Rf: PM purification

LOGAND logand at msdos.ensam.inra.fr
Mon Jun 12 02:48:07 EST 1995


On 8 Jun 1995, Ken Shirasu wrote:

> Hello!  Netters!
>
> Does anyone knows good purification methods of plasma membrane from plants 
> (especially plant cell culture).  I would like to isolate plasma membrane 
> fraction from soybean cell cultures.     Thanks.
>
> Ken
>
>

>You should check out the Meth. Enzymol. volumes. 
>But here is what is done, in a nut shell:

>The tissue is ground up very gently: Earlier references talk about 
>mincing the tissue with a razor blade. I use a Waring blender to grind 
>4x10 sec. Buffer: 100mM HEPES, pH 7.5, 10%  Sucrose, 1mM EDTA, 1mM 
>MgCl2, and 1mM PMSF.

>The ground up tissue is filtered through several layers of cheese cloth.

>The filtrate is spun at 18,000xg for 20 min (twice).

>The resulting sup is spun at 100,000xg for 1h.

>The pellet is resuspended in grinding buffer.

>If this pellet (resuspended) which is composed of membranes, is 
>centrifuged through a sucrose density gradient, the plasma membrane 
>fraction will collect at 30/40 sucrose layers. One can check for the 
>authenticity of this fraction by assaying for a marker enzyme.

>H.S. Roychowdhury
>Plant Genetic Engineering Lab.
>Box 3GL, NM State Univ. 
>Las Cruces, NM 88003  Phone: (505) 646-5785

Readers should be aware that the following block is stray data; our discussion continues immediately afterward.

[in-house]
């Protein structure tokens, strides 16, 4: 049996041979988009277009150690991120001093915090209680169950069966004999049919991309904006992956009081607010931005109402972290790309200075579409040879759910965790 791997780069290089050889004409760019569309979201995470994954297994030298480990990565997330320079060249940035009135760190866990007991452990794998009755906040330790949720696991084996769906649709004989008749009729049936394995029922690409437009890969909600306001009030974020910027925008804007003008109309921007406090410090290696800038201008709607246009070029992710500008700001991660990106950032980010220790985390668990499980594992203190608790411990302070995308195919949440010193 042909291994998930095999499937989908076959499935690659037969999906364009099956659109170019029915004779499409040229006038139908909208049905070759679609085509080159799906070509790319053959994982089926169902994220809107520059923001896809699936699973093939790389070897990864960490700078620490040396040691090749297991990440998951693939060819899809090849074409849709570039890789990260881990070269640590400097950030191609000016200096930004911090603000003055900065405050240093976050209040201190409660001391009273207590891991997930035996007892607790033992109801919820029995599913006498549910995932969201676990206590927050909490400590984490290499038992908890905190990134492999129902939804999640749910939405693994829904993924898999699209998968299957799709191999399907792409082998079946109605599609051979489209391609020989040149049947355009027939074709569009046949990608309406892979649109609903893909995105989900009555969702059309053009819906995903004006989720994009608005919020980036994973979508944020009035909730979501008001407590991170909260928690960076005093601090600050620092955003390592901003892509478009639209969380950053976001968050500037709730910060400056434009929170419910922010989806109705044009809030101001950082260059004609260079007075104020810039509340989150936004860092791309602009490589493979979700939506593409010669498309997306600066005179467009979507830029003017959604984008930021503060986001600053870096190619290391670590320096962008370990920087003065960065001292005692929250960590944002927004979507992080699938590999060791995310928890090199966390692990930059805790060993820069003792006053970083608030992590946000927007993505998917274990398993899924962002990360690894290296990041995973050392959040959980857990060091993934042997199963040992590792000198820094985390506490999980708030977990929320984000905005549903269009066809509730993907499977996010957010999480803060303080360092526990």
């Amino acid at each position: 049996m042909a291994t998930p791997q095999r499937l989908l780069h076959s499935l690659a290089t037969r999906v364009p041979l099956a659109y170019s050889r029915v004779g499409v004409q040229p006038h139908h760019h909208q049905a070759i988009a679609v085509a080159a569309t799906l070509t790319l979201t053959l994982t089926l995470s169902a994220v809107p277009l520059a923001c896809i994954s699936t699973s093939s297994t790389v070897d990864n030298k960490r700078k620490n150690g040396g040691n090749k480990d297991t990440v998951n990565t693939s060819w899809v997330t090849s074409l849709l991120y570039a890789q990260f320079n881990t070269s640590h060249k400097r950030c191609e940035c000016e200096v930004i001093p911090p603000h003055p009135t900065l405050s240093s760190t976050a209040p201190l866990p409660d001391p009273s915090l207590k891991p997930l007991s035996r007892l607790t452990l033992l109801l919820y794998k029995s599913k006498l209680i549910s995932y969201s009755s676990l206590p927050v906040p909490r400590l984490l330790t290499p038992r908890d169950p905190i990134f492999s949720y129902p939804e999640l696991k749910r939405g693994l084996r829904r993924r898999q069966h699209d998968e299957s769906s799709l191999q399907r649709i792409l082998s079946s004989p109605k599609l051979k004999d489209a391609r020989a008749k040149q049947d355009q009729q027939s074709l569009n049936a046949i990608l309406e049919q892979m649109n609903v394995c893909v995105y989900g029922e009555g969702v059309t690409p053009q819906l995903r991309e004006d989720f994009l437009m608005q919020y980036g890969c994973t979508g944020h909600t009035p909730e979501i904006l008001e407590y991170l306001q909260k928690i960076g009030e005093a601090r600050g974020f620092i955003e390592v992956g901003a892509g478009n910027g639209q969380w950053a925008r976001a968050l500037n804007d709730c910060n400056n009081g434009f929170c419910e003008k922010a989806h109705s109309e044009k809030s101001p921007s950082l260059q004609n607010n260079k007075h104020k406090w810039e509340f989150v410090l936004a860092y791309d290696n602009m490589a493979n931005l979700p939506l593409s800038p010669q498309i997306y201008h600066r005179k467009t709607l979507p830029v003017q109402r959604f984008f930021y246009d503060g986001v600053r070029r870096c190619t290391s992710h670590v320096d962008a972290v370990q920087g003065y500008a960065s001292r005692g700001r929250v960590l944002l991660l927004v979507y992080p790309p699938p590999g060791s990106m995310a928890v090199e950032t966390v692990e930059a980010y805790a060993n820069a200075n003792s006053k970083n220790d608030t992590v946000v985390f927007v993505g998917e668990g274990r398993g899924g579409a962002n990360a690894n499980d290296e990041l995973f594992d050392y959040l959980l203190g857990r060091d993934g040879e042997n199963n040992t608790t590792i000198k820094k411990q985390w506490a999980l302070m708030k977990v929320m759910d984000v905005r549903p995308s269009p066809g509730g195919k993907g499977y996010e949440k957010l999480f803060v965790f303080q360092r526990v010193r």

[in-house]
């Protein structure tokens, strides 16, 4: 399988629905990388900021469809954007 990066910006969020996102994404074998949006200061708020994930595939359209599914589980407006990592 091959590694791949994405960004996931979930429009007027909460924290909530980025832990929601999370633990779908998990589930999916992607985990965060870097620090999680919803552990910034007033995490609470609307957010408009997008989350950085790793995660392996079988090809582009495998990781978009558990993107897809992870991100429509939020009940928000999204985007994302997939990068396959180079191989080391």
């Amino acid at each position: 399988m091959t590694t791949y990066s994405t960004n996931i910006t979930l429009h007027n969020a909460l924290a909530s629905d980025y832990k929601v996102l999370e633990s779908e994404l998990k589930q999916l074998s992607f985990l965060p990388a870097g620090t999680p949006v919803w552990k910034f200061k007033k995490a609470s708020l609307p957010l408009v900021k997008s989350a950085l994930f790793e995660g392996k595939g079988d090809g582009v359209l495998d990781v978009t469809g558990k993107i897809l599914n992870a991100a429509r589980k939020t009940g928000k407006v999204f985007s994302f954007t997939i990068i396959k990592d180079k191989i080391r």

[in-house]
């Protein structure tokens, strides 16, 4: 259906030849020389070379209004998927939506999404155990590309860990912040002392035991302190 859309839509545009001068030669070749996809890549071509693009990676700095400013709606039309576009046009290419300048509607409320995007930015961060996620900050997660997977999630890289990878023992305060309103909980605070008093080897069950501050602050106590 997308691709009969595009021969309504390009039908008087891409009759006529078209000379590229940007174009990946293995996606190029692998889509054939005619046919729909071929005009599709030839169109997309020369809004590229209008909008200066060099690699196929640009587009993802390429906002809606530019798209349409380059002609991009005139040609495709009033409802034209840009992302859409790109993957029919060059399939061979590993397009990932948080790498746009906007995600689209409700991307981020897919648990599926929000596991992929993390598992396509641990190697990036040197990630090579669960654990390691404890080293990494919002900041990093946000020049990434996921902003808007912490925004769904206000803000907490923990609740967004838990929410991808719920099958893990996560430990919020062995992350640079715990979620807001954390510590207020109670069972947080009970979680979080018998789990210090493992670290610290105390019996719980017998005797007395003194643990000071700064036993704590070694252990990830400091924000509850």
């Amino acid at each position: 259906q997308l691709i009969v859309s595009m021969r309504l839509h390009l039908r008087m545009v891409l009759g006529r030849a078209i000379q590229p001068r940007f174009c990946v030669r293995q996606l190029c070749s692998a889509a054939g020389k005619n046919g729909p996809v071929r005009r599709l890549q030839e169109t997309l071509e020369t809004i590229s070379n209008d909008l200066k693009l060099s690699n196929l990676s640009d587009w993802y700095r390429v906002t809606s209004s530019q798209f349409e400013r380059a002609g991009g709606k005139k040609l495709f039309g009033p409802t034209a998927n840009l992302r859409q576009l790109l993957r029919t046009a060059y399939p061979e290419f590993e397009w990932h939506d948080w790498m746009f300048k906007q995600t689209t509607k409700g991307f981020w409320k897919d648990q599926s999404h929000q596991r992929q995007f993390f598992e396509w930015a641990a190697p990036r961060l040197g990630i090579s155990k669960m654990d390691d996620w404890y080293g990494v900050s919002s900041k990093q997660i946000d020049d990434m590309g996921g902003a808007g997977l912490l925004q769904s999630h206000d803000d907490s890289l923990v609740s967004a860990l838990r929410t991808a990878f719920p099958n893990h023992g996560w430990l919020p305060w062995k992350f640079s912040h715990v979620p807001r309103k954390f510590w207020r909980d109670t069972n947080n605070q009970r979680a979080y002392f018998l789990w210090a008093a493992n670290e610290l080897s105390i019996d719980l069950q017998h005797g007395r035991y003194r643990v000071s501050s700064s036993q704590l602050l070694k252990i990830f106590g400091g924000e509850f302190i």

>hroychow at nmsu.edu                     


The sucrose isopycnic gradient method described above will give you an 
enriched fraction of PM relative to lighter endomembranes (ribosome 
free ER, tonoplast and Golgi (partially)) and the differential 
centrifugation removes the vast majority of whole plastids and 
mitochondria but does not give a very pure preparation at all. If you 
were to consider the above then a sucrose step suited to your material 
and smaller would be better ie. only a five percentage difference 
around the peak of PM marker enzyme activity as found on a linear 
sucrose gradient.

The method of choice is the aqueous-polymer two phase partioning method 
which is routinely used nowadays. The method may need some optimising 
depending on the plant material you are using (I'm sorry I can't give a 
complete protocol) ie. one  often has to change the dextran/PEG 
concentrations and the KCl concentration for an introduction see 
-

the original paper on this method:

        Separation of presumptive plasma membranes from mitochondria by 
        partition in an aqueous polymer two-phase system.
        Widell, S. and Larsson, C.
        Physiol. Plant. 51, 368-374. (1981)

also see the book-

The Plant Plasma membrane. Larsson and Moller (1990) Springer-Verlag.

For more recent papers I suggest a literature search and then checking 
the refs. in any paper using the technique to bring you closer to a 
working or starting method.

David C. Logan
INRA-ENSA(M)-CNRS
Montpellier
FRANCE

Logand at msdos.ensam.inra.fr





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